Agnes of Merania

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Agnes of Merania
AnezkaAndechs.jpg
Queen consort of France
Tenure 1196–1200
Died 1201 (1202)
Spouse Philip II of France
Issue Philip I, Count of Boulogne
Marie of France, Duchess of Brabant
House House of Andechs
Father Berthold, Duke of Merania
Mother Agnes of Rochlitz
Religion Roman Catholicism

Agnes Maria of Andechs-Merania (died 1201) was a Queen of France, She is called Marie by some of the French chroniclers.[1]


Biography[edit]

Agnes Maria was the daughter of Berthold, Duke of Merania,[1] who was Count of Andechs, a castle and territory near Ammersee, Bavaria. Her mother was Agnes of Rochlitz.[citation needed]

In June 1196 Agnes married Philip II of France, who had repudiated his second wife Ingeborg of Denmark in 1193. Pope Innocent III espoused the cause of Ingeborg; but Philip did not submit until 1200, when, nine months after interdict had been added to excommunication, he consented to a separation from Agnes.[1]

Agnes died broken-hearted in July of the next year, at the castle of Poissy, and was buried in the Convent of St Corentin, near Nantes.[1]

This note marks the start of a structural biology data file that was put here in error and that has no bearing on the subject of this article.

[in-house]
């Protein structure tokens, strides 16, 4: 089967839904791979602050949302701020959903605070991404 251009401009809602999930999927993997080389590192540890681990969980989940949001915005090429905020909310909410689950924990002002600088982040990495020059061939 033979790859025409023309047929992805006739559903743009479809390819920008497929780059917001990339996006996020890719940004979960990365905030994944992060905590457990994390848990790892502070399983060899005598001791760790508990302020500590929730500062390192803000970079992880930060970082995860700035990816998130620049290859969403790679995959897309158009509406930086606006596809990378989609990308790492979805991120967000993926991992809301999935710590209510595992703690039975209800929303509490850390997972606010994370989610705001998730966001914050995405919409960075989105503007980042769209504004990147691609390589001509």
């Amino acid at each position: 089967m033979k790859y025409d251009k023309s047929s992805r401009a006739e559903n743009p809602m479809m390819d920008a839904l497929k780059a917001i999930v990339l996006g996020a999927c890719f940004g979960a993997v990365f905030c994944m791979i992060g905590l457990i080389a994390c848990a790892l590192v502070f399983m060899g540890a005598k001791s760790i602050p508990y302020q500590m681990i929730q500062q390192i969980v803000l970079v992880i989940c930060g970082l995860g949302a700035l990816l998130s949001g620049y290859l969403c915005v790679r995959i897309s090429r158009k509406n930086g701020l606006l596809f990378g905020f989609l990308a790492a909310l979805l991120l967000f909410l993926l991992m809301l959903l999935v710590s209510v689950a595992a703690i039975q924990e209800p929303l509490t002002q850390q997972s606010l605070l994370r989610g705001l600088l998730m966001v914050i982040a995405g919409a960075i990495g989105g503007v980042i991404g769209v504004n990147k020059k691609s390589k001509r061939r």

Family[edit]

Agnes and Philip had two children: Philip I, Count of Boulogne and Mary, were legitimized by the Pope in 1201 at the request of the King. Little is known of the personality of Agnes, beyond the remarkable influence which she seems to have exercised over Philip.[1]

Artistic representation[edit]

She has been made the heroine of a tragedy by François Ponsard, Agnès de Méranie,[1] and of an opera by Vincenzo Bellini, La straniera.[citation needed]

Notes[edit]

  1. ^ a b c d e f Chisholm 1911, p. 378.

References[edit]

  •  This article incorporates text from a publication now in the public domainChisholm, Hugh, ed. (1911). "Agnes of Meran". Encyclopædia Britannica 1 (11th ed.). Cambridge University Press. p. 378.  Endnotes:
    • See The notes of Robert Davidsohn in Philipp II. August von Frankreich und Ingeborg (Stuttgart, 1888). A genealogical notice is furnished by the Chronicon of the monk Alberic (Aubry) of Fontaines, (Albericus Trium Fontium) in Pertz, Scriptores, vol. xxiii. pp. 872 f., and by the Genealogia Wettinensis, ibid. p. 229.

External links[edit]

Media related to Agnes of Merania at Wikimedia Commons

French royalty
Preceded by
Ingeborg of Denmark
Queen consort of France
1196–1200
Succeeded by
Ingeborg of Denmark